Facial Expression
Ken Swift's "mad mugsy" . Photo by Martha Cooper.

Facial expression, the look on one's face, often conveying a particular emotion.


One's facial expression has always been an important aspect of breaking. SaSa mentions using specific facial expressions while dancing . In the mid-1970s, according to the Almighty KG,

"The facial expressions were very important because they told a story, you know what I'm saying. So when you are breakdancing and you are doing your Uprock at times you look you mean [sic], at times you look like you are laughing at 'em, at times you look like you are enjoying yourself. So the expressions on your face were crucial!"

Lilou making a face .
Lilou making a face .
Bruce Lee in The Way of the Dragon (1972) .
Martha Cooper's "Portrait De Kase 2 - Hommage" (1982) .
Barron Claiborne's "King of New York" (1997) .

By 2005, sets could be seen punctuated with a "Bruce Lee grin or a mocking Maori tongue" .

The scowl is particularly common in breaking, and hip hop in general (e.g. famous photographs of Kase 2 and Biggie). An early description of Afrika Bambaataa reads, "in his many snapshots from the period, Bambaataa looks young, lean, and angry, his eyebrows fused in a permanent scowl of disapproval—just the sort of look designed to intimidate whitey" . The scowl may have been a result of the environment in which breaking was created, as according to Puff Daddy, "in street life you're not allowed to show if you care about something, you've got to keep that straight face" . Schloss similarly theorizes that, "this basic survival mechanism has become abstracted as part of the b-boy dance," reflecting the ideal "that one should be intense yet totally in control [...] They should not only be prepared to battle at any time, but they should look it" . Aesthetically, Vernon observes that "it is of prime importance to appear untroubled either by the difficulty of one's moves, the prowess of one's opponent in battle, or the unique pressures of the ritual environment" .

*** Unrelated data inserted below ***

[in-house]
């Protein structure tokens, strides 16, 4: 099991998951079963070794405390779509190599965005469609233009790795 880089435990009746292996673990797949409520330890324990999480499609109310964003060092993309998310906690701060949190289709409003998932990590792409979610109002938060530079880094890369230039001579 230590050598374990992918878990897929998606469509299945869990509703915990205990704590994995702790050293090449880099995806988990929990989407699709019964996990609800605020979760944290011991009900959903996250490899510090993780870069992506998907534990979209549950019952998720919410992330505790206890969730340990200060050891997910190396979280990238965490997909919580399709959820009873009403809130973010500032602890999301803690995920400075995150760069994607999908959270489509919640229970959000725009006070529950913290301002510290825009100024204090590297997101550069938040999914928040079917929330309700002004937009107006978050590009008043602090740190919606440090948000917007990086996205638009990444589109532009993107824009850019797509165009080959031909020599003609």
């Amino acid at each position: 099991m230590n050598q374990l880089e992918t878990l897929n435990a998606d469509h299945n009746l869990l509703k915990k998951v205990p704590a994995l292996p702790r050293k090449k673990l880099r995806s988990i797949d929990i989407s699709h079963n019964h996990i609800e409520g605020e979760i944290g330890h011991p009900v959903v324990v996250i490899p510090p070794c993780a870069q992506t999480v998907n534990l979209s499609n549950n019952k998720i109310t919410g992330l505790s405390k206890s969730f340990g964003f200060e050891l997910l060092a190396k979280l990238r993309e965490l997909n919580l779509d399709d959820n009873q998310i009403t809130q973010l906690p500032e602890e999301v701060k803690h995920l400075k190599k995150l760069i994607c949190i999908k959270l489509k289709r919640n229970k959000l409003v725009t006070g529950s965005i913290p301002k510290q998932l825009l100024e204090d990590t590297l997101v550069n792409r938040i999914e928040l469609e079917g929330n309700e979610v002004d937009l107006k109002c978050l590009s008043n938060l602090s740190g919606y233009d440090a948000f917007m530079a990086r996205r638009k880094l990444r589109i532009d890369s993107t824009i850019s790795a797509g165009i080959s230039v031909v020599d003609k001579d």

A well-known facial expression is Ken Swift's "mad mugsy," characterized by a puffed-out lower lip. Fabel relays that Ken Swift got the mugsy from Bruce Lee , while the name was inspired by the eponymous Looney Tunes character. As an aside, "the first mugsy Character that Doze ever made was drawn from Ken Swift's Mugsy B-boy pose" .

There are differing opinions on making eye contact with an opponent. Ken Swift recalls that there was not a lot of eye contact in 1978, as it was considered disrespectful, but notes that

"I think it's competitive and it's strategic, but when you look at dancing, it's about the music really... Personality, character. But some people like to look at people on the face and give them eye contact. Some people don't have to. Some people are just really good and it's intimidating to not look at somebody because some opponents that are used to being stared at, they start wondering, "why is he not looking at me and just ripping me apart on the floor with no concern?" Everything is strategic so I think it's fine that b-boys and b-girls do that. It's a good thing to do because you can watch your opponent, you can see their emotions, so it's a very important tool."1


  1. Edited for clarity.